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Energieoptimierung durch Abwassersiebung – Ein Trommelsieb als Vorklärbeckenersatz

Energy optimization through wastewater screening – A drum screen as a primary clarifier replacement

Structure of the drum screen at the Pattensen wastewater treatment plant
Technical drawing of the drum screen
Inflow of the internally fed drum screen
Overview of the plant control and measured value recording
Built-in sieve in the container
Weir overflow for level control
Interior photos of the screening drum: clean mesh
Interior photos of the screening drum: dirty mesh

In the current situation of a highly volatile energy market, the energy optimization of wastewater treatment plants is an important instrument for stabilizing the financial budget of municipal operators. Wastewater treatment plants are responsible for about 20 percent of the electricity consumption of all municipal facilities. For this reason, energy optimization at wastewater treatment plants in particular can make a significant contribution to reducing energy costs and the resulting indirect greenhouse gas emissions.

As part of the RePhoR joint project "Satellite" (“Process technologies in the main and satellite operation of an inter-municipal recycling center for optimized regional nutrient recycling”) funded by the BMBF, a model sewage treatment plant in the catchment area of the KNRN (Kommunale Nährstoffrückgewinnung Niedersachsen GmbH) was selected for large-scale testing of various options for energy optimization of sewage treatment plants. For this purpose, the sludge stabilization at the plant of the city of Pattensen was already changed last year from an aerobic full stabilization to an anaerobic partial stabilization. To this end, the total volume of the activation process was reduced by around 37 percent. This has been shown to result in energy savings due to the shorter residence time in the aeration tank while maintaining the same purification performance.

The next step is to investigate the extent to which the separation of solids in the influent, as is traditionally done by a primary clarifier, can contribute to the energy optimization of the wastewater treatment plant. The separation of solids using a primary clarifier is usually associated with a large area requirement and a high construction effort. An alternative to this are drum screens, which score with advantages in exactly these two categories. The use of such screens in other projects has already shown their applicability to wastewater treatment. For this reason, a large-scale test plant will be operated at the wastewater treatment plant for about 6 weeks as part of the Satellite project.

The incoming wastewater of the Pattensen wastewater treatment plant first flows through the mechanical treatment (screen and grit trap) before it reaches the biological treatment (aeration tank). In the third step, the mechanical treatment is followed by the drum screen. The screen is lined on the inside with a fabric whose meshes have a width of 0.3 mm. The drum, as well as the entire plant technology, is installed in a 20-foot container so that no structural engineering measures have to be carried out for the test operation. The drum screen is fed from the inside with wastewater from the inlet channel (approx. 90 m3 wastewater per hour), which then flows through the mesh. Outside the screen, the water then collects between the drum and the container wall and flows over a weir in a free fall to the inlet of the activated sludge plant. The solids retained by the mesh collect on the inside of the screen drum and form a small filter cake. To ensure that the flow resistance is not too high and that solids are ultimately also separated, the screen drum rotates and at the top dead center, the adhering solids are flushed off by compressed air or water and fall into a sludge collection channel. The solids that accumulate there then form the primary sludge.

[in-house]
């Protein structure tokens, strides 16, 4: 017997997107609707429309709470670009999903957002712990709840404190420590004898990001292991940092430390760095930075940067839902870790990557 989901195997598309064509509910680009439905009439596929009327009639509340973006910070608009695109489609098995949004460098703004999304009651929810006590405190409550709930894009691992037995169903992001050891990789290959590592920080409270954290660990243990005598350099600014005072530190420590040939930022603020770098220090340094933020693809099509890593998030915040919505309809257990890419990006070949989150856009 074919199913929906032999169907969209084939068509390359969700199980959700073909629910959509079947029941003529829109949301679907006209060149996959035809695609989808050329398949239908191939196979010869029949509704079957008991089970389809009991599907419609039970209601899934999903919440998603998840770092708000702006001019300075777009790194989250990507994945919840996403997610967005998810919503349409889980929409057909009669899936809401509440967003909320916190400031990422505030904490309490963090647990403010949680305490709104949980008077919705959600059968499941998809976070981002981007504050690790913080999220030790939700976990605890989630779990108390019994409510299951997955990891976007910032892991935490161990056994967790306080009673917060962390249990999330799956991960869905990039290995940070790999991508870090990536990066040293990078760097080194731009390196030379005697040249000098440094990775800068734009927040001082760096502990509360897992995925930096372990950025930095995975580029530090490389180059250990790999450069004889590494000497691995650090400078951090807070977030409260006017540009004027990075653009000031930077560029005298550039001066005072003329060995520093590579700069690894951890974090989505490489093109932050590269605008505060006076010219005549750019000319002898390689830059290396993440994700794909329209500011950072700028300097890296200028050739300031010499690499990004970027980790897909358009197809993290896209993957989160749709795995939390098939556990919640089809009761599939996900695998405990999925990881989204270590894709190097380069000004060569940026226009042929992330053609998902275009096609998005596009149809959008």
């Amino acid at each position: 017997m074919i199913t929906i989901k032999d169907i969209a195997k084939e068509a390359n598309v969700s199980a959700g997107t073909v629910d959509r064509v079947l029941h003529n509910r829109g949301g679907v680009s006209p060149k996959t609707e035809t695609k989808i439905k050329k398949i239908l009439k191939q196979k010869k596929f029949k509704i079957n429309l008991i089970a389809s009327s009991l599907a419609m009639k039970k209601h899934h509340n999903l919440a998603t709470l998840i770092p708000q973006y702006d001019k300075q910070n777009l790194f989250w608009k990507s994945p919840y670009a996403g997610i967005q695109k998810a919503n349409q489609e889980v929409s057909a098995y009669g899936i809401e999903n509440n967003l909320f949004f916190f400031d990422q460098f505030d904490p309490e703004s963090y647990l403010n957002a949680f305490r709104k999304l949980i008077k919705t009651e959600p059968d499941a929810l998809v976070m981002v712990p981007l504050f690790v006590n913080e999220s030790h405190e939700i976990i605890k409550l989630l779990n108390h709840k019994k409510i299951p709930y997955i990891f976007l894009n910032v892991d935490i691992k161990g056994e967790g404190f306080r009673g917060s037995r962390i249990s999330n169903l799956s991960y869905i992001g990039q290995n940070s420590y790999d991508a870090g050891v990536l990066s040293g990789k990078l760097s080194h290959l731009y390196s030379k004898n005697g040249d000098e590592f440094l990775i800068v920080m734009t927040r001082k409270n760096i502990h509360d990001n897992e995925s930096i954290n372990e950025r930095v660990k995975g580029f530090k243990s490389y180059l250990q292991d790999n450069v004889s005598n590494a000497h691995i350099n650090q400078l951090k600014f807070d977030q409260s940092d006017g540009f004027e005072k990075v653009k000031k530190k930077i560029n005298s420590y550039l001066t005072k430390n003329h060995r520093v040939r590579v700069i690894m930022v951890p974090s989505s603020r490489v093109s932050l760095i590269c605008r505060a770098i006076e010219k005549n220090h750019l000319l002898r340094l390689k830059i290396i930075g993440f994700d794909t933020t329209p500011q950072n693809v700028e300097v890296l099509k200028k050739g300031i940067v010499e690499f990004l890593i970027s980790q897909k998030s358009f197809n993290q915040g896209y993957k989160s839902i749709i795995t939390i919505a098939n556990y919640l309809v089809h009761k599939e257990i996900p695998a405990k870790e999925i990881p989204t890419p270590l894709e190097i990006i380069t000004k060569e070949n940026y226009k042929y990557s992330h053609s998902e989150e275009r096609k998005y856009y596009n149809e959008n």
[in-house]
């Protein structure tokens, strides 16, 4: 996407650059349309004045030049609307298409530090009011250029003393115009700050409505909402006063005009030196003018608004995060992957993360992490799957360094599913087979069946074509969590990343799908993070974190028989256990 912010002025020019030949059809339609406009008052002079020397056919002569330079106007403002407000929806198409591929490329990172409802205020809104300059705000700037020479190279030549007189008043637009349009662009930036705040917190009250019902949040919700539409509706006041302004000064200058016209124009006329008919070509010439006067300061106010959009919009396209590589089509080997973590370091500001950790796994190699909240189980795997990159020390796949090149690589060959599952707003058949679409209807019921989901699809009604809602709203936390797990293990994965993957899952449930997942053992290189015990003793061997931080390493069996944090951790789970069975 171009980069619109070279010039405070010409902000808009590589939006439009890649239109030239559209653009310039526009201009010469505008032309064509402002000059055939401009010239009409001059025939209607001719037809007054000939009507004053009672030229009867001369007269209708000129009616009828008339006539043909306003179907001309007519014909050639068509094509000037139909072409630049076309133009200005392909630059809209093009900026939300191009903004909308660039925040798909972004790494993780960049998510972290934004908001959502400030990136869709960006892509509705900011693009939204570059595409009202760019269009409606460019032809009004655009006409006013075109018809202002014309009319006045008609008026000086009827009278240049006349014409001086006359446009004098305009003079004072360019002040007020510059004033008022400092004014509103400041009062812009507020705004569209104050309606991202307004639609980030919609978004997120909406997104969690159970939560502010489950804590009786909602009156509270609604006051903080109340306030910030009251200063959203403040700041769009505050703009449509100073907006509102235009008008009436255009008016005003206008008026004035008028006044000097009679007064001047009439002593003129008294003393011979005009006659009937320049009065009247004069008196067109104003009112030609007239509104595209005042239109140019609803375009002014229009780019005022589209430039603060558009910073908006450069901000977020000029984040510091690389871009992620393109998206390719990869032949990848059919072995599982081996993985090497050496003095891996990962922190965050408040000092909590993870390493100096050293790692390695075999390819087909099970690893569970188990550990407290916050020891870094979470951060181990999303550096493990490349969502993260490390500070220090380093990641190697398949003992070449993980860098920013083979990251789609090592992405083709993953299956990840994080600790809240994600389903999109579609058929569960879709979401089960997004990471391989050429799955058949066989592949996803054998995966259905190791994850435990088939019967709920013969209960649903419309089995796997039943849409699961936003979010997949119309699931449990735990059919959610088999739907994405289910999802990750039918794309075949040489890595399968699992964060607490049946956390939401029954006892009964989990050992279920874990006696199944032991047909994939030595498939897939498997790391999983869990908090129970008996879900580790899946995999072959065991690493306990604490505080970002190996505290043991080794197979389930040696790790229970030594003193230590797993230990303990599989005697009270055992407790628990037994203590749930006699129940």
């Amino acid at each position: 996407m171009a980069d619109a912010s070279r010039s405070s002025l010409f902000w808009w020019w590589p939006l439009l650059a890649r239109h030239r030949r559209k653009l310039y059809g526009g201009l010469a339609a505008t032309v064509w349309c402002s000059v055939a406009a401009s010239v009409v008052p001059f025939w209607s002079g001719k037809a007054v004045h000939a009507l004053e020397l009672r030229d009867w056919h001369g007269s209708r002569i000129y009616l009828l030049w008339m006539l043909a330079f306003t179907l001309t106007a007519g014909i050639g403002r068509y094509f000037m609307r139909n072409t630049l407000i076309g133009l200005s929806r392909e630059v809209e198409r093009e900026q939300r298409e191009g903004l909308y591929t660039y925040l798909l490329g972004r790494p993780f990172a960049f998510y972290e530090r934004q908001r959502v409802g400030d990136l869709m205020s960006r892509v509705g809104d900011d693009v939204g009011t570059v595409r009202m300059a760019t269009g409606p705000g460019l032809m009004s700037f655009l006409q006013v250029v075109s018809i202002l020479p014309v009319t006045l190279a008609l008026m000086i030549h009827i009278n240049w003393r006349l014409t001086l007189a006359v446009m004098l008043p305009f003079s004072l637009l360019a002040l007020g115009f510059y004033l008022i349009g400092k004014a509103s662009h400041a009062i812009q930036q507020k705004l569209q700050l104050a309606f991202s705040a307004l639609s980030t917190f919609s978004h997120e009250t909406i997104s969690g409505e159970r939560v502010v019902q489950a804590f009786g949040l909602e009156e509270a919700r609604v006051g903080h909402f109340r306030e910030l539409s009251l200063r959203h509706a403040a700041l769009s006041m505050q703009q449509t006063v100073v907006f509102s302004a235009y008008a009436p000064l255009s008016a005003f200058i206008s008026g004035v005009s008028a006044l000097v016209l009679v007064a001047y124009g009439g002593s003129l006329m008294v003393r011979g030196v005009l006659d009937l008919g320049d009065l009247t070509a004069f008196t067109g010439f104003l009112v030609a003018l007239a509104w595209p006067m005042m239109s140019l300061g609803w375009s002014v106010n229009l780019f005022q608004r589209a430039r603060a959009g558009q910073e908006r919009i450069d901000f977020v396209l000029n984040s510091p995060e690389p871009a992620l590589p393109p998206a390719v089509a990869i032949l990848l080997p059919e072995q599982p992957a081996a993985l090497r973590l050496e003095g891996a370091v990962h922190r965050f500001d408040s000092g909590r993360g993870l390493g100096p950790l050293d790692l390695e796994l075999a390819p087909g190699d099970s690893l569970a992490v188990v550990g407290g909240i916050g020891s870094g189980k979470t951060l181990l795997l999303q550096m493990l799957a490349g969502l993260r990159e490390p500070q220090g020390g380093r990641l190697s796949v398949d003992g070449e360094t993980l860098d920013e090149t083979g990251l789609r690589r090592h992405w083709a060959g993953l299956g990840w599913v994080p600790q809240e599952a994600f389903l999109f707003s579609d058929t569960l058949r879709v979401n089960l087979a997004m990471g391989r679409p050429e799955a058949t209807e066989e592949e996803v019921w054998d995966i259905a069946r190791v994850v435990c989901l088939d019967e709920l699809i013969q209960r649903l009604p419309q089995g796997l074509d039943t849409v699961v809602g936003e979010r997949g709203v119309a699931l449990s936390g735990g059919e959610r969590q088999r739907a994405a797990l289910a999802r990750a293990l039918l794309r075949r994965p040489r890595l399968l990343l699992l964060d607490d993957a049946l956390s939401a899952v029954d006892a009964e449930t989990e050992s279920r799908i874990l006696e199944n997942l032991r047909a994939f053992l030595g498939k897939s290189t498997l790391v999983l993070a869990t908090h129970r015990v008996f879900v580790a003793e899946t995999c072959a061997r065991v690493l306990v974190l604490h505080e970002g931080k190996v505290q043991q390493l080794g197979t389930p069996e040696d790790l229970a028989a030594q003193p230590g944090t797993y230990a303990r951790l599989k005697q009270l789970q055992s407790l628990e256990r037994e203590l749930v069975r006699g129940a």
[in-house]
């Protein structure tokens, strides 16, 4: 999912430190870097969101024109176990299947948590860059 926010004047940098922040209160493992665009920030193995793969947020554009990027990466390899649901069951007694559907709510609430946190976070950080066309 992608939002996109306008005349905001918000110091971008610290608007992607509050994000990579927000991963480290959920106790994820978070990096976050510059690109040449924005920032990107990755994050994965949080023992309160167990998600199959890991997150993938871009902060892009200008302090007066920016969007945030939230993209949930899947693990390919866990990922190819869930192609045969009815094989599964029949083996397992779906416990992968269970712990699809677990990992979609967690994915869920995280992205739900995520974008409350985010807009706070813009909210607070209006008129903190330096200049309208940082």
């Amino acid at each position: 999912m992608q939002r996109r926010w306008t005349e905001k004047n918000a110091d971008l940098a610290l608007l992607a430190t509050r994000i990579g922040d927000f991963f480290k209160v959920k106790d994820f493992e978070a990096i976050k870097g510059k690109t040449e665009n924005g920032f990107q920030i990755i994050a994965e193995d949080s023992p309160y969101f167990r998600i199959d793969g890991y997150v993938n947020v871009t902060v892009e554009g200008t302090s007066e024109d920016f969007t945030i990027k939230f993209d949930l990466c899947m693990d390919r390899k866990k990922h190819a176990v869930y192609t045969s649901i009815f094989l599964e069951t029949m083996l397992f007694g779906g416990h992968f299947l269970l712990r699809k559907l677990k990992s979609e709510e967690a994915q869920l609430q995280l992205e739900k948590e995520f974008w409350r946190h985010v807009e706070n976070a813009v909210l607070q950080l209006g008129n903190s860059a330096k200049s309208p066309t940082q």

The primary sludge consists of solids that are more than 80 percent organic compounds (COD - "chemical oxygen demand"), which are degraded by microorganisms in the biological treatment process using dissolved oxygen. By discharging these solids as primary sludge in the drum screen, the load on the biological treatment can also be reduced by discharging other dirt fractions (ammonium - NH4 and phosphate - PO4).

Due to the drum screen, solids are separated that were otherwise previously degraded in the activated sludge system by oxygen consumption. The volume of air blown in by compressors is reduced by up to 40 percent as a result of the reduced COD load in the aeration tank feed. Since aeration accounts for about 60 percent of the power consumption of a wastewater treatment plant, the reduced aeration volume is directly reflected in the power consumption of the treatment plant. Preliminary modeling studies have shown that a drum screen reduces total electricity consumption by ten to 25 percent. In addition to the direct savings in electricity consumption, primary sludge is also produced, which is very energy-rich. In the case of the Pattensen wastewater treatment plant, this sludge is mixed with the surplus sludge and transported to the Hildesheim wastewater treatment plant, where the sludge is anaerobically stabilized in a digester. Due to the additional primary sludge, a significantly higher gas yield can be expected compared to digestion with surplus sludge only. Thus, the net energy saving/recovery is again greater. With the course of the large-scale test phase at the Pattensen wastewater treatment plant, we hope to be able to classify the aforementioned parameters.